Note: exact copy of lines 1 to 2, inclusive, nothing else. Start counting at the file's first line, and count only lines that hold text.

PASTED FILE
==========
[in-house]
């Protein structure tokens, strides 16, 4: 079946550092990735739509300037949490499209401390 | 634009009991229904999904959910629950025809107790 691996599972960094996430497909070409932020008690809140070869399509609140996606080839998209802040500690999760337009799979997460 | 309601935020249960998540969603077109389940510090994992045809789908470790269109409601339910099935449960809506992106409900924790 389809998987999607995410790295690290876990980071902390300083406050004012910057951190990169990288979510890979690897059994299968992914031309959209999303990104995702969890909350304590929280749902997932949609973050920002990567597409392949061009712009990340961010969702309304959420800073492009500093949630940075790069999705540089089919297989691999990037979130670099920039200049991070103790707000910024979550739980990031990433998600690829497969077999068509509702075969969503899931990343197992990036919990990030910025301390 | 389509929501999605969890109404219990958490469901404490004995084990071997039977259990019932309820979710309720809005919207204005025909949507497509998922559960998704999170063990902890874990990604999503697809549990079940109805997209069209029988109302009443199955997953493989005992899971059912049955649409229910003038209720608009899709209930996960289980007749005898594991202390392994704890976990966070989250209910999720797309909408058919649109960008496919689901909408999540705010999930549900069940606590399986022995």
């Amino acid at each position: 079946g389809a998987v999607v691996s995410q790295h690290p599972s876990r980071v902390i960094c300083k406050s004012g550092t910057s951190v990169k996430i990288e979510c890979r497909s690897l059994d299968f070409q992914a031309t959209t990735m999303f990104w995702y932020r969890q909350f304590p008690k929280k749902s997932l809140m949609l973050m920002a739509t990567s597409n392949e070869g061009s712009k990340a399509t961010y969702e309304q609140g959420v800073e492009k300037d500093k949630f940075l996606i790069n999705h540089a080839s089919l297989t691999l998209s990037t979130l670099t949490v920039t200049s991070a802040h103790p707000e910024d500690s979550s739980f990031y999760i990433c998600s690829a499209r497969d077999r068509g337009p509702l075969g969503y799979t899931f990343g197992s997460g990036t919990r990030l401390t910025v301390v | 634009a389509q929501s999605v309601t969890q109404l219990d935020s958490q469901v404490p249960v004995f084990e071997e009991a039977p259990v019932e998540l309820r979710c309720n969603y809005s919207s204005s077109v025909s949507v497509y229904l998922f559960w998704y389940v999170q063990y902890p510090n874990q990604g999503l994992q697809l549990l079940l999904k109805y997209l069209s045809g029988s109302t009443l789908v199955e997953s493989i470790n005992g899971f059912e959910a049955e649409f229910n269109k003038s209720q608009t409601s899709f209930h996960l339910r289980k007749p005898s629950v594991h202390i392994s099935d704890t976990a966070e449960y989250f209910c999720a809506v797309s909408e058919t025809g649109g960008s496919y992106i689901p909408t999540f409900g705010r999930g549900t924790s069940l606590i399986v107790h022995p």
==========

[in-house]
């Protein structure tokens, strides 16, 4: 079946550092990735739509300037949490499209401390 | 634009009991229904999904959910629950025809107790 691996599972960094996430497909070409932020008690809140070869399509609140996606080839998209802040500690999760337009799979997460 | 309601935020249960998540969603077109389940510090994992045809789908470790269109409601339910099935449960809506992106409900924790 389809998987999607995410790295690290876990980071902390300083406050004012910057951190990169990288979510890979690897059994299968992914031309959209999303990104995702969890909350304590929280749902997932949609973050920002990567597409392949061009712009990340961010969702309304959420800073492009500093949630940075790069999705540089089919297989691999990037979130670099920039200049991070103790707000910024979550739980990031990433998600690829497969077999068509509702075969969503899931990343197992990036919990990030910025301390 | 389509929501999605969890109404219990958490469901404490004995084990071997039977259990019932309820979710309720809005919207204005025909949507497509998922559960998704999170063990902890874990990604999503697809549990079940109805997209069209029988109302009443199955997953493989005992899971059912049955649409229910003038209720608009899709209930996960289980007749005898594991202390392994704890976990966070989250209910999720797309909408058919649109960008496919689901909408999540705010999930549900069940606590399986022995």